Wednesday, April 16, 2014

How Not to Practice Ahimsa, Non Violence

Devprayag Temple
During our last stop before coming back to Rishikesh, after a nice long road trip that I did with some friends from the Swami Rama Ashram, we decided to have our lunch at the temple in Devprayag, the town where the rivers Alaknanda and Bhagirathi meet to form the river Ganges and where we had just taken a nice cold bath. We sat in a portico just outside the temple where some locals where resting and opened our bags with the sandwiches and fruits that we had brought with us.

View of the Devprayag town
Devprayag, Uttarakhand, India

Where Alaknanda and Bhagirathi meet to form the river Ganges
Crossing of rivers Alaknanda and Bhagirathi to form the river Ganges

The smell of the food attracted some monkeys from around the temple. They kept their distance but there was one monkey that decided to sit in a fence just about three meters from us. I thought that he was getting too close and that at any time he might just jump between us to steal our food, so I stood up with my chest lifted pretending to be tough, I looked straight into his eyes hoping that he would be intimidated but instead he intimidated me. He looked straight back at me like he was saying “What? You talkin' to me?” He opened his mouth, showed me his teeth and in a fraction of a second he jumped and ran in my direction.

Probably not the same monkey, the one that attacked me looked bigger and meaner

At the same time my survival instinct kicked in so I jumped inside the portico almost crashing into the wife of one of my friends. I think a part of me thought that the monkey was going to follow me wherever I would go but he just stopped at the fence, looked at us with his angry face and then continued in another direction. He clearly showed me who the boss was.

This reminded me of one of the principles that the ancient yogis have taught us, ahimsa or non-violence which I wrote about before in "How can we attain world peace? Ahimsa: the philosophy of love." The yogis say that a wild animal will abandon its aggressive behavior in the presence of one who has mastered ahimsa or non violence. I obviously need a lot more practice, instead of calming down the monkey I made him angry. I wonder if the monkey would have reacted differently if instead of pretending to be tough I would have behaved with a more loving, fearless and non aggressive attitude.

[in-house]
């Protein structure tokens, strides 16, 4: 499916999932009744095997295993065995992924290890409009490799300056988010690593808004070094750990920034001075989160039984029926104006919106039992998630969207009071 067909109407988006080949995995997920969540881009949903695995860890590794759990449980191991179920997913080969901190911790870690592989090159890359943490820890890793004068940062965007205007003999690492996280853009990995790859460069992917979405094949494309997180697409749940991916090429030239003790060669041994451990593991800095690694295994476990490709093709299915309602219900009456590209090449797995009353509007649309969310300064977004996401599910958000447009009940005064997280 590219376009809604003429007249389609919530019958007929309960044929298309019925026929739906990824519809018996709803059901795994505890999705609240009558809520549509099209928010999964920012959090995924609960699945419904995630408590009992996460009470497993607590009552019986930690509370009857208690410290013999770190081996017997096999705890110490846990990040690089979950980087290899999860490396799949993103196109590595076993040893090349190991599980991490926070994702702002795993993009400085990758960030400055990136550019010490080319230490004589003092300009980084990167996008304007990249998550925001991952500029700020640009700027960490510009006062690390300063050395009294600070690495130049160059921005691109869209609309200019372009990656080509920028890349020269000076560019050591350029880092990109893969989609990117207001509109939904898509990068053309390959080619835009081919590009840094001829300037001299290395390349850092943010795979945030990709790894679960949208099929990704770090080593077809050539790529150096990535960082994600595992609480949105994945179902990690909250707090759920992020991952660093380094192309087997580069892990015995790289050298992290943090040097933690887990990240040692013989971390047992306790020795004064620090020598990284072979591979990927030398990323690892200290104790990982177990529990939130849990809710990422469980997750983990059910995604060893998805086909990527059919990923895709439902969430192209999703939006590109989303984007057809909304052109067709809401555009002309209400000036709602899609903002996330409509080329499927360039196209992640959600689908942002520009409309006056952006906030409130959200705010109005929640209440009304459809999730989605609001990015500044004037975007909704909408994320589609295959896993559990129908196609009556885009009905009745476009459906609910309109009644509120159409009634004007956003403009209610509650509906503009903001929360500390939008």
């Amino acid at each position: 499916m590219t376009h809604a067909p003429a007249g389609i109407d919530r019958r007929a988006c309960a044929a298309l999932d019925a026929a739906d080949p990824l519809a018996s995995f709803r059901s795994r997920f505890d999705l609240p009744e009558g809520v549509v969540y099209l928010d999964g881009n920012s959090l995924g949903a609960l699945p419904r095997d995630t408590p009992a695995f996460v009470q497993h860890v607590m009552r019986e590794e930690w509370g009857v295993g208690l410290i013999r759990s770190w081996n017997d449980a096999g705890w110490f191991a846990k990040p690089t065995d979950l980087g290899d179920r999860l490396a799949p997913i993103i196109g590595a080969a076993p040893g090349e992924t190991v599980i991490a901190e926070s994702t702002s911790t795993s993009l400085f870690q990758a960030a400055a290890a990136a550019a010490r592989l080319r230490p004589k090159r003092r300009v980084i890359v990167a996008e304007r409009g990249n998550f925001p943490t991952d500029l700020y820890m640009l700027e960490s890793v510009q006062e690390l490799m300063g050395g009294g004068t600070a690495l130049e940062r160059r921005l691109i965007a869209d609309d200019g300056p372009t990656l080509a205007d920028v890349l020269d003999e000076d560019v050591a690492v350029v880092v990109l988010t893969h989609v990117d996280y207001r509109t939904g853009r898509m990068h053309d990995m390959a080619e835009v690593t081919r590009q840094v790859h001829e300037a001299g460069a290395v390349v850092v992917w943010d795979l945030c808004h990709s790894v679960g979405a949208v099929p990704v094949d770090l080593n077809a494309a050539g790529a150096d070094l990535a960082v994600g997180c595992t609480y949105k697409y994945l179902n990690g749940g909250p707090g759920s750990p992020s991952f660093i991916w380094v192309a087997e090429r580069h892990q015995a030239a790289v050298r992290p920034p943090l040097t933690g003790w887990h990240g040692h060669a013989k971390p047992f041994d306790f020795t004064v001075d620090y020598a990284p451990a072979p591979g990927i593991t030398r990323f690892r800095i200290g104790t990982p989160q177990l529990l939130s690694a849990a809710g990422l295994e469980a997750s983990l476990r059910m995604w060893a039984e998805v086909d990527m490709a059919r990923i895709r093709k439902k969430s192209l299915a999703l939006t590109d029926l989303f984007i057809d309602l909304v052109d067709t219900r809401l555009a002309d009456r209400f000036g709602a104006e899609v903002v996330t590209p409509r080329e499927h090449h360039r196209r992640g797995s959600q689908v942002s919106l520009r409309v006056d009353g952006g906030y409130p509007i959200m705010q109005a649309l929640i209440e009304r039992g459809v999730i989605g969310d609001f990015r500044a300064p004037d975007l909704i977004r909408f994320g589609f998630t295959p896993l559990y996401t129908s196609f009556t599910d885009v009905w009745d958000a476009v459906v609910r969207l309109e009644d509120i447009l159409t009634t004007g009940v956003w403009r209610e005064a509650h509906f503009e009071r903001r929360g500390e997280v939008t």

Surely sometimes we do need to make a show of tamas, pretending to be angry or aggressive but without experiencing that anger within, remaining calm and steady instead. I guess I started with the wrong foot. One of the guards of the temple came a minute after with a big stick and with one shout he scared all the monkeys away, then he asked us with a smile in his face, "Which country?"

Well, this is just part of yoga practice, this is sadhana. It doesn't matter how many times we fail, to put in practice the teachings of the yogis in our daily lives we just need to continue practicing over a long period of time, with faith and determination. To become aware of our actions and of the motive behinds those actions it's already a big step.


  1. What a wonderful teaching story. Thank you for sharing.
    I believe that aggressiveness, of any kind, is what's wrong with our world.

    I also love the pictures of India you've posted :)

  2. Great lesson! Always do what comes to us, don't pretend - is my sip from this cup. Keep learning..